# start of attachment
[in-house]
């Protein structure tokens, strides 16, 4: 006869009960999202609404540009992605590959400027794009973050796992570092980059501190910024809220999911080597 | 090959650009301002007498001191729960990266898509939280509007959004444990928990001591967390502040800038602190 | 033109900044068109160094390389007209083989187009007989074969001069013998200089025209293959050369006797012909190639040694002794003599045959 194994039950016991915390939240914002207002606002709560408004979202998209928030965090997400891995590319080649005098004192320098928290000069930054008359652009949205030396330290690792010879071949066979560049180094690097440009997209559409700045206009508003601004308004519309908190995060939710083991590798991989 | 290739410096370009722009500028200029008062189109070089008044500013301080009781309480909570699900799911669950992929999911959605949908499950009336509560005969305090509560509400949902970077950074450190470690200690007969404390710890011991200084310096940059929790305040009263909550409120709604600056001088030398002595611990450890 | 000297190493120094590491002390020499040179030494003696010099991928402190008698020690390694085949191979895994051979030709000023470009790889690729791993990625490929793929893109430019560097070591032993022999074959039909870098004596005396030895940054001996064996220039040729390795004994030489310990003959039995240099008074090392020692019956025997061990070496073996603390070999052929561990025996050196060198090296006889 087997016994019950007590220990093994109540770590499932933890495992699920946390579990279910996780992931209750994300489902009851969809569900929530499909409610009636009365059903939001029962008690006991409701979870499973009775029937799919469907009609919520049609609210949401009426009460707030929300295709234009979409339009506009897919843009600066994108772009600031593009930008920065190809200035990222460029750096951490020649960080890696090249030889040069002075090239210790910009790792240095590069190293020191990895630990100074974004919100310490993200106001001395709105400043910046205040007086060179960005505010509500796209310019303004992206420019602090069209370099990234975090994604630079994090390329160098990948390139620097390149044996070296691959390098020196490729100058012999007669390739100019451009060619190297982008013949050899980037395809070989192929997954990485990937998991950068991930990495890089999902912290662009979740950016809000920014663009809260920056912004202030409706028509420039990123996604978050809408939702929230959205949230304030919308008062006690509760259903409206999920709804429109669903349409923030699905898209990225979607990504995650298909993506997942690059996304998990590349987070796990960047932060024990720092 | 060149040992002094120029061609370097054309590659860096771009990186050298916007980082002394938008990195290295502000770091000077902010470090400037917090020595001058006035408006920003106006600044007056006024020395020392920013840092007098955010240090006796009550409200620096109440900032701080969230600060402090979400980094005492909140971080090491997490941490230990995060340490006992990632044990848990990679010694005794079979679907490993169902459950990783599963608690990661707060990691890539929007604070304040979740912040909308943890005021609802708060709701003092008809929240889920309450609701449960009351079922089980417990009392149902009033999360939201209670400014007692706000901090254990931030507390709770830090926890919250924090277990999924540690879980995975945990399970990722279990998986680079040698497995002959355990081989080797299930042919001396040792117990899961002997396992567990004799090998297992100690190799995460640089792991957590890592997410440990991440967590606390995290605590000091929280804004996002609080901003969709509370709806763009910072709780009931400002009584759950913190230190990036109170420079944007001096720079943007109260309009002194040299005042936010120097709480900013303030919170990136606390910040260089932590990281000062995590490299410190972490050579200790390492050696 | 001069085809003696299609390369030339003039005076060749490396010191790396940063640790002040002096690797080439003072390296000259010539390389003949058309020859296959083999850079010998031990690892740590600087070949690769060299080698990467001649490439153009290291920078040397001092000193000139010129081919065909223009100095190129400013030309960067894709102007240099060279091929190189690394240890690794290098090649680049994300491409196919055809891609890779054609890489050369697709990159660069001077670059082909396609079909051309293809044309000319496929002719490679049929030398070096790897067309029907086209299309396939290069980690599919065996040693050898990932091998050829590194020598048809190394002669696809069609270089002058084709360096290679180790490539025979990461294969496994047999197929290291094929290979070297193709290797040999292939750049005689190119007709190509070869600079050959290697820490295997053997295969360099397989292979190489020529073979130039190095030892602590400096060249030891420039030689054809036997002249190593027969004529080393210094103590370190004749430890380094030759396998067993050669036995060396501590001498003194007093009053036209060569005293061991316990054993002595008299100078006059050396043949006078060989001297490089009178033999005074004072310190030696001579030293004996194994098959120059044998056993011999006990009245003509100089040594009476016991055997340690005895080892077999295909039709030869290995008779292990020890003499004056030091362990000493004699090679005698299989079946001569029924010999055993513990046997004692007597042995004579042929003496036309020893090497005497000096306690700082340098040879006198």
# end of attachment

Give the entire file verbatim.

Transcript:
[in-house]
């Protein structure tokens, strides 16, 4: 006869009960999202609404540009992605590959400027794009973050796992570092980059501190910024809220999911080597 | 090959650009301002007498001191729960990266898509939280509007959004444990928990001591967390502040800038602190 | 033109900044068109160094390389007209083989187009007989074969001069013998200089025209293959050369006797012909190639040694002794003599045959 194994039950016991915390939240914002207002606002709560408004979202998209928030965090997400891995590319080649005098004192320098928290000069930054008359652009949205030396330290690792010879071949066979560049180094690097440009997209559409700045206009508003601004308004519309908190995060939710083991590798991989 | 290739410096370009722009500028200029008062189109070089008044500013301080009781309480909570699900799911669950992929999911959605949908499950009336509560005969305090509560509400949902970077950074450190470690200690007969404390710890011991200084310096940059929790305040009263909550409120709604600056001088030398002595611990450890 | 000297190493120094590491002390020499040179030494003696010099991928402190008698020690390694085949191979895994051979030709000023470009790889690729791993990625490929793929893109430019560097070591032993022999074959039909870098004596005396030895940054001996064996220039040729390795004994030489310990003959039995240099008074090392020692019956025997061990070496073996603390070999052929561990025996050196060198090296006889 087997016994019950007590220990093994109540770590499932933890495992699920946390579990279910996780992931209750994300489902009851969809569900929530499909409610009636009365059903939001029962008690006991409701979870499973009775029937799919469907009609919520049609609210949401009426009460707030929300295709234009979409339009506009897919843009600066994108772009600031593009930008920065190809200035990222460029750096951490020649960080890696090249030889040069002075090239210790910009790792240095590069190293020191990895630990100074974004919100310490993200106001001395709105400043910046205040007086060179960005505010509500796209310019303004992206420019602090069209370099990234975090994604630079994090390329160098990948390139620097390149044996070296691959390098020196490729100058012999007669390739100019451009060619190297982008013949050899980037395809070989192929997954990485990937998991950068991930990495890089999902912290662009979740950016809000920014663009809260920056912004202030409706028509420039990123996604978050809408939702929230959205949230304030919308008062006690509760259903409206999920709804429109669903349409923030699905898209990225979607990504995650298909993506997942690059996304998990590349987070796990960047932060024990720092 | 060149040992002094120029061609370097054309590659860096771009990186050298916007980082002394938008990195290295502000770091000077902010470090400037917090020595001058006035408006920003106006600044007056006024020395020392920013840092007098955010240090006796009550409200620096109440900032701080969230600060402090979400980094005492909140971080090491997490941490230990995060340490006992990632044990848990990679010694005794079979679907490993169902459950990783599963608690990661707060990691890539929007604070304040979740912040909308943890005021609802708060709701003092008809929240889920309450609701449960009351079922089980417990009392149902009033999360939201209670400014007692706000901090254990931030507390709770830090926890919250924090277990999924540690879980995975945990399970990722279990998986680079040698497995002959355990081989080797299930042919001396040792117990899961002997396992567990004799090998297992100690190799995460640089792991957590890592997410440990991440967590606390995290605590000091929280804004996002609080901003969709509370709806763009910072709780009931400002009584759950913190230190990036109170420079944007001096720079943007109260309009002194040299005042936010120097709480900013303030919170990136606390910040260089932590990281000062995590490299410190972490050579200790390492050696 | 001069085809003696299609390369030339003039005076060749490396010191790396940063640790002040002096690797080439003072390296000259010539390389003949058309020859296959083999850079010998031990690892740590600087070949690769060299080698990467001649490439153009290291920078040397001092000193000139010129081919065909223009100095190129400013030309960067894709102007240099060279091929190189690394240890690794290098090649680049994300491409196919055809891609890779054609890489050369697709990159660069001077670059082909396609079909051309293809044309000319496929002719490679049929030398070096790897067309029907086209299309396939290069980690599919065996040693050898990932091998050829590194020598048809190394002669696809069609270089002058084709360096290679180790490539025979990461294969496994047999197929290291094929290979070297193709290797040999292939750049005689190119007709190509070869600079050959290697820490295997053997295969360099397989292979190489020529073979130039190095030892602590400096060249030891420039030689054809036997002249190593027969004529080393210094103590370190004749430890380094030759396998067993050669036995060396501590001498003194007093009053036209060569005293061991316990054993002595008299100078006059050396043949006078060989001297490089009178033999005074004072310190030696001579030293004996194994098959120059044998056993011999006990009245003509100089040594009476016991055997340690005895080892077999295909039709030869290995008779292990020890003499004056030091362990000493004699090679005698299989079946001569029924010999055993513990046997004692007597042995004579042929003496036309020893090497005497000096306690700082340098040879006198």